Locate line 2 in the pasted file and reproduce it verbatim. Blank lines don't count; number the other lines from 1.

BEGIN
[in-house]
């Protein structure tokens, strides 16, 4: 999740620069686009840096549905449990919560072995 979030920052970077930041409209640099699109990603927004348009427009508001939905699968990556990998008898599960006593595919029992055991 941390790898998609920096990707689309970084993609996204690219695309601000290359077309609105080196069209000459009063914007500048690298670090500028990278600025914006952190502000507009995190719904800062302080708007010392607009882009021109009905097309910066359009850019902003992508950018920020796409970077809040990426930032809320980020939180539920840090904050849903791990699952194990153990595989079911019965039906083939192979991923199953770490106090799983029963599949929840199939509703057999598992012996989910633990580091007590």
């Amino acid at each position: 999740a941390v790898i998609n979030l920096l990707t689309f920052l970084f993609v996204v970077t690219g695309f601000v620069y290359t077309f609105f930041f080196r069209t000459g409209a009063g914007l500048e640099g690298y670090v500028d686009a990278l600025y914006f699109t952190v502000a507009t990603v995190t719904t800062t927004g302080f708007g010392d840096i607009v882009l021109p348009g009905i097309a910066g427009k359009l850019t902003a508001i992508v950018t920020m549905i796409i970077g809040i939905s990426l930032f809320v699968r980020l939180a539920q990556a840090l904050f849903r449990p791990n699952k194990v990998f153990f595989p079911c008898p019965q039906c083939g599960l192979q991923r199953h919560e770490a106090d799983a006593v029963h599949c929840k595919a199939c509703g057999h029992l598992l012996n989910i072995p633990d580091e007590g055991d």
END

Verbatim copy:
């Protein structure tokens, strides 16, 4: 999740620069686009840096549905449990919560072995 979030920052970077930041409209640099699109990603927004348009427009508001939905699968990556990998008898599960006593595919029992055991 941390790898998609920096990707689309970084993609996204690219695309601000290359077309609105080196069209000459009063914007500048690298670090500028990278600025914006952190502000507009995190719904800062302080708007010392607009882009021109009905097309910066359009850019902003992508950018920020796409970077809040990426930032809320980020939180539920840090904050849903791990699952194990153990595989079911019965039906083939192979991923199953770490106090799983029963599949929840199939509703057999598992012996989910633990580091007590």